National Security 17,685,107 29,085,820 28,524,236 24,807,177 26,732,410 26,143,744 23,267,606
Border Strategies 2,946,130 4,230,514 4,328,744 3,694,890 3,694,890 3,834,677 3,856,156
Countering Crime 170,120,151 160,996,694 169,598,261 205,923,086 205,923,086 198,776,865 199,865,974
Emergency Management 143,734,990 325,816,430 1,109,775,694 838,995,532 933,995,532 623,648,572 414,937,536
Strategic Outcome Subtotal 334,486,378 520,129,458 1,312,226,935 1,073,420,685 1,170,345,918 852,403,859 641,927,272
Internal Services
Subtotal
67,078,418 64,144,320 59,279,934 49,347,671 49,347,671 48,765,747 48,367,466
Total 401,564,796 584,273,778 1,371,506,869 1,122,768,356 1,219,693,589 901,169,606 690,294,738

Notes:

The calculation of full-time equivalents (FTE) differs from the actual number of employeesFootnote 4.

Planned spending reflects funds requested through the Main Estimates process plus adjustments for funding approved in the Government's fiscal framework.

The forecast spending in 2013-14 represents the most up-to-date authorities.

The net increase of $787.2 million (or 134.7%) between the 2012-13 expenditures and the 2013-14 forecast spending is mainly due to increased spending under the Disaster Financial Assistance Arrangements contribution program ($739.1M) and to financial assistance provided to the Province of Quebec for response and recovery costs from the explosion following the train derailment in Lac-Mégantic, Quebec ($25.0M).

The net decrease of $248.7 million (or 18.1%) between the 2013-14 forecast spending and the 2014-15 Main Estimates is mainly due to:

Offset by increases mainly due to:

The increase between the 2014-15 Main Estimates and the 2014-15 planned spending of $96.9 million (or 8.6%) is related to anticipated funding to provide financial assistance to the Province of Quebec for decontamination costs from the explosion following the train derailment in Lac-Mégantic, Quebec ($95.0M), as well as to funding in the fiscal framework designated for modernization of criminal investigations ($1.9M).

Planned spending from 2014-15 to 2015-16 will decrease by $318.5 million (or 26.1%) mainly due to:

Planned spending from 2015-16 to 2016-17 will decrease further by $210.9 million (or 23.4%) mainly due to:

Alignment to Government of Canada Outcomes

2014-15 Planned Spending by Whole-of-Government-Framework Spending Area (dollars)
Strategic Outcome Program Spending Area Government of Canada Outcome 2014-15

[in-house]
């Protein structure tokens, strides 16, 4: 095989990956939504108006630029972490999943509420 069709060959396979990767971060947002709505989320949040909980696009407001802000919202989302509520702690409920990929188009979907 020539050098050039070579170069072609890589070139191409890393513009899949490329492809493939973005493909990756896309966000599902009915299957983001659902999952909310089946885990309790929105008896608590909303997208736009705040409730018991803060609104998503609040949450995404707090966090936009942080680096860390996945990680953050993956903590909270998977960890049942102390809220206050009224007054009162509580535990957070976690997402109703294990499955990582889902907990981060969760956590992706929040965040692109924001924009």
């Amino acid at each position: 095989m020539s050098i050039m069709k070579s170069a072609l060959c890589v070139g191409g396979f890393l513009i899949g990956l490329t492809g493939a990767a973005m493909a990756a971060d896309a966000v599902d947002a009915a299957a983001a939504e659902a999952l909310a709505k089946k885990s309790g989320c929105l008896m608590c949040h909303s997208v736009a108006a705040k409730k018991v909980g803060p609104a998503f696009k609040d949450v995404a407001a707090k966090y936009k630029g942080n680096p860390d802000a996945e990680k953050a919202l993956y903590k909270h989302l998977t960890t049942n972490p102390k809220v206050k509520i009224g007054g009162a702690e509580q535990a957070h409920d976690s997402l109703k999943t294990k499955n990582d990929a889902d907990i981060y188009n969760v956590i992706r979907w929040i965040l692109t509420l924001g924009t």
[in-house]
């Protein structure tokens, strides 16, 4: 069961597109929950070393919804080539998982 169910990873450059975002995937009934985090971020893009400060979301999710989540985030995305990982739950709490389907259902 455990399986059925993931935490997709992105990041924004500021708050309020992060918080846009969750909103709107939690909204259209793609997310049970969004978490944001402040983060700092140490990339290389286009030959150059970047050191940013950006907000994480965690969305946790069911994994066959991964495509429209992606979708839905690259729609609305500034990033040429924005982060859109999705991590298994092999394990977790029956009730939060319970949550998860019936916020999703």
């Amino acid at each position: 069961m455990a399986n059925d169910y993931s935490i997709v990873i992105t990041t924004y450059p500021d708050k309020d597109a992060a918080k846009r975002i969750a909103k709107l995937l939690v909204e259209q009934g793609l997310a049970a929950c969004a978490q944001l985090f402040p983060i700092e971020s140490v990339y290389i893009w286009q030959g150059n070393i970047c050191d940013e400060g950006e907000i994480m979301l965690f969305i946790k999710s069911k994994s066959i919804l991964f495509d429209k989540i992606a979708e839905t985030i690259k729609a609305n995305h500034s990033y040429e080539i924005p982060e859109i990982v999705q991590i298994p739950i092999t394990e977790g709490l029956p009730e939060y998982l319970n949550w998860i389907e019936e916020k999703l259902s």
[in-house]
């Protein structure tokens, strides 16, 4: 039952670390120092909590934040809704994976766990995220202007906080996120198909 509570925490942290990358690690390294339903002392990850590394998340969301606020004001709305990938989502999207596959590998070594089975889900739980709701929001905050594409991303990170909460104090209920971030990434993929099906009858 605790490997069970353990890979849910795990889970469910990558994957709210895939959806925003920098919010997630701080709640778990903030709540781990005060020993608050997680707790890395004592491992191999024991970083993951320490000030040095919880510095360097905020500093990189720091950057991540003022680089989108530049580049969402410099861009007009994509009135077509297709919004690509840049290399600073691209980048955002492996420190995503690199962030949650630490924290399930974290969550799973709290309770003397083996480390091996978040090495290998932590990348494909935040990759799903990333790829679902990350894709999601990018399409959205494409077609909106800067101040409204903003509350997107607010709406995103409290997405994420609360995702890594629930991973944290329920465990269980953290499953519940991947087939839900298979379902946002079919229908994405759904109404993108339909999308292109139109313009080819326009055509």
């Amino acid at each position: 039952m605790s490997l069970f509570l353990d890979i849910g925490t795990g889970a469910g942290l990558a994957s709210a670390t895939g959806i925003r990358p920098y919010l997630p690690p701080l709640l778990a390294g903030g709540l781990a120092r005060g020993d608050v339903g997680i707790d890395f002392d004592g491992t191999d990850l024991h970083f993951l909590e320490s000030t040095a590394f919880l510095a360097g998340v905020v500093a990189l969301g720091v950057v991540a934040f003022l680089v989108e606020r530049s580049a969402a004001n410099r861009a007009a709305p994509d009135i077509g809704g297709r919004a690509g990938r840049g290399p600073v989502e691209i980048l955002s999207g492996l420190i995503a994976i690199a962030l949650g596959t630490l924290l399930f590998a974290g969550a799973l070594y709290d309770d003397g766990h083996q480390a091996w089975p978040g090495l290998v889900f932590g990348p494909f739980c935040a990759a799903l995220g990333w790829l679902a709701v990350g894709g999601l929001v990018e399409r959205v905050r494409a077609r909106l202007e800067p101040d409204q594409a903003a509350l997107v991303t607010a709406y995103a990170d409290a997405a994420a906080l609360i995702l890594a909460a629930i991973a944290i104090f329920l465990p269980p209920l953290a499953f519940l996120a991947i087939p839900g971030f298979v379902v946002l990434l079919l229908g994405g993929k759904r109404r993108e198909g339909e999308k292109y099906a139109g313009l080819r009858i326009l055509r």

Planned Spending
A safe and resilient Canada National Security Social Affairs A safe and secure Canada 26,732,410
Border Strategies Social Affairs A safe and secure Canada 3,694,890
Countering Crime Social Affairs A safe and secure Canada 205,923,086
Emergency Management Social Affairs A safe and secure Canada 933,995,532
Total Planned Spending by Spending Area (dollars)
Spending Area Total Planned Spending
Economic Affairs
Social Affairs 1,170,345,918
International Affairs
Government Affairs

Departmental Spending Trend

Departmental Spending Trend Graph

Departmental Spending Trend Graph
Image Description
Actual Forecast Planned
2011-12 2012-13 2013-14 2014-15 2015-16 2016-17
Total Spending 401,564,796 584,273,778 1,371,506,869 1,219,693,589 901,169,606 690,294,738
0 133,751 155,049,190 3,620,492
Total Spending plus Sunset Programs 1,371,506,869 1,219,827,340 1,056,218,796 693,915,230

The 2012-13 expenditures increased by 45.5% in comparison to the 2011-12 expenditures. The net increase was mainly due to an increase in Disaster Financial Assistance Arrangements expenditures of $180.0M in 2012-13.

More notable is the significant increase of 134.7% in forecast spending in 2013-14 when compared to 2012-13 expenditures. The increase is primarily due to forecast spending for both the Disaster Financial Assistance Arrangements contribution program and for the financial assistance to the Province of Quebec for response and recovery costs from the explosion following the train derailment in Lac-Mégantic, Quebec.

The spending trend starts declining in 2014-15, with a net decrease of 49.7% between the 2013-14 forecast spending and the 2016-17 planned spending. The decline in planned spending is primarily due to: